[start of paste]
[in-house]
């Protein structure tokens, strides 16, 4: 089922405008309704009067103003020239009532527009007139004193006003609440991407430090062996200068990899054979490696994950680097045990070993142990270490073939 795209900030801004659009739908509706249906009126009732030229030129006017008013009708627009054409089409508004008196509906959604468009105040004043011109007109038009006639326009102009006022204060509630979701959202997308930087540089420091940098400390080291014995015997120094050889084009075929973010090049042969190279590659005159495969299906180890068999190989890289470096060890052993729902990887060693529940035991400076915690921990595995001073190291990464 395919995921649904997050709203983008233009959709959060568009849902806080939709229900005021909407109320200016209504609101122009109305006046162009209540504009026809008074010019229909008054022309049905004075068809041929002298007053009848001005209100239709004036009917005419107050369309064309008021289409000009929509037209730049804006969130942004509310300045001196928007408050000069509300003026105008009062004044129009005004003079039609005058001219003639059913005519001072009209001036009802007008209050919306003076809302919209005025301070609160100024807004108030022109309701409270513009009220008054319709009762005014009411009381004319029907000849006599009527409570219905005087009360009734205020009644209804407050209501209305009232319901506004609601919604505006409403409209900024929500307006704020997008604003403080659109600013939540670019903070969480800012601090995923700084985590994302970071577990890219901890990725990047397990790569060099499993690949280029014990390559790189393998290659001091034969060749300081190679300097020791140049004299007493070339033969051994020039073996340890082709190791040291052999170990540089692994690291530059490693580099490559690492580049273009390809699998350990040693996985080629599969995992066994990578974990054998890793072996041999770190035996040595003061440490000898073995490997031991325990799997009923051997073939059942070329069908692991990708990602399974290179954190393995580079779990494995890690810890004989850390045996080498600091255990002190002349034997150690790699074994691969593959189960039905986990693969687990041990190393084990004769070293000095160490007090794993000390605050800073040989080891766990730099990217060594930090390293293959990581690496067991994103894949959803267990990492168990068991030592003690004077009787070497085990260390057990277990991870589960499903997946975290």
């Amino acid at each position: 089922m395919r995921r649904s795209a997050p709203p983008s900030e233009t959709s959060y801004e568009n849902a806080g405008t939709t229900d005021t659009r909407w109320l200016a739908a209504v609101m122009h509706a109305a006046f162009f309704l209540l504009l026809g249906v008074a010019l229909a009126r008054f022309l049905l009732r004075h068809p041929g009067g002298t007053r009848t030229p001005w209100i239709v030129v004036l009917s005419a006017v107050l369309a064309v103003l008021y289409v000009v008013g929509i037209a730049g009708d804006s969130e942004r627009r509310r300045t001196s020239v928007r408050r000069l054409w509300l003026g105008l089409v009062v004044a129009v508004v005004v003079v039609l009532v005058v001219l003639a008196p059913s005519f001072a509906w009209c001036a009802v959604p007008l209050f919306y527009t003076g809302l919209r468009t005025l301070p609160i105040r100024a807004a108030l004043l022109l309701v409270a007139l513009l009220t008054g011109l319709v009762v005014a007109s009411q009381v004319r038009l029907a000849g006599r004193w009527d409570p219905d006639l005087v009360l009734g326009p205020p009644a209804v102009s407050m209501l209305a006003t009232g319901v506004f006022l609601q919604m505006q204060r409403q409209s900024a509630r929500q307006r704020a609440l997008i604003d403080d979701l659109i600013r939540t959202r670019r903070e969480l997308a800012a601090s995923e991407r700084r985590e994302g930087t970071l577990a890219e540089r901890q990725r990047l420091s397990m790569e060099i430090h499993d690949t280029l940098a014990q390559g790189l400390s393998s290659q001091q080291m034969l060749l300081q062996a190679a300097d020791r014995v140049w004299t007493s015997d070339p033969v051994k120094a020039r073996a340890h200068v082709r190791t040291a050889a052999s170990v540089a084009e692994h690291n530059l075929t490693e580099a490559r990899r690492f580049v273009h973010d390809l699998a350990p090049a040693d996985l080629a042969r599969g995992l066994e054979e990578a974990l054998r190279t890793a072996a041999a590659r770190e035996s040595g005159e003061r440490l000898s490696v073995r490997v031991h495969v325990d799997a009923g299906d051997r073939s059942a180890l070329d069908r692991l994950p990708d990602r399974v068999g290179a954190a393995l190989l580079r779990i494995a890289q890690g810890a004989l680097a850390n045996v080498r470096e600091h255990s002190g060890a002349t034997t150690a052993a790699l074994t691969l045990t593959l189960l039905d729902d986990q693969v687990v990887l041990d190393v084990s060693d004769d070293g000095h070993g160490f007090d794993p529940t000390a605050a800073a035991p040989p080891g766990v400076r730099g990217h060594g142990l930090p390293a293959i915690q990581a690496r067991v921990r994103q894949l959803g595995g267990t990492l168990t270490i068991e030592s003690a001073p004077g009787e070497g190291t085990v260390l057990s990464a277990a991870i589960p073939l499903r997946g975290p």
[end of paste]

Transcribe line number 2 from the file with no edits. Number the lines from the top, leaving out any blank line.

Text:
């Protein structure tokens, strides 16, 4: 089922405008309704009067103003020239009532527009007139004193006003609440991407430090062996200068990899054979490696994950680097045990070993142990270490073939 795209900030801004659009739908509706249906009126009732030229030129006017008013009708627009054409089409508004008196509906959604468009105040004043011109007109038009006639326009102009006022204060509630979701959202997308930087540089420091940098400390080291014995015997120094050889084009075929973010090049042969190279590659005159495969299906180890068999190989890289470096060890052993729902990887060693529940035991400076915690921990595995001073190291990464 395919995921649904997050709203983008233009959709959060568009849902806080939709229900005021909407109320200016209504609101122009109305006046162009209540504009026809008074010019229909008054022309049905004075068809041929002298007053009848001005209100239709004036009917005419107050369309064309008021289409000009929509037209730049804006969130942004509310300045001196928007408050000069509300003026105008009062004044129009005004003079039609005058001219003639059913005519001072009209001036009802007008209050919306003076809302919209005025301070609160100024807004108030022109309701409270513009009220008054319709009762005014009411009381004319029907000849006599009527409570219905005087009360009734205020009644209804407050209501209305009232319901506004609601919604505006409403409209900024929500307006704020997008604003403080659109600013939540670019903070969480800012601090995923700084985590994302970071577990890219901890990725990047397990790569060099499993690949280029014990390559790189393998290659001091034969060749300081190679300097020791140049004299007493070339033969051994020039073996340890082709190791040291052999170990540089692994690291530059490693580099490559690492580049273009390809699998350990040693996985080629599969995992066994990578974990054998890793072996041999770190035996040595003061440490000898073995490997031991325990799997009923051997073939059942070329069908692991990708990602399974290179954190393995580079779990494995890690810890004989850390045996080498600091255990002190002349034997150690790699074994691969593959189960039905986990693969687990041990190393084990004769070293000095160490007090794993000390605050800073040989080891766990730099990217060594930090390293293959990581690496067991994103894949959803267990990492168990068991030592003690004077009787070497085990260390057990277990991870589960499903997946975290």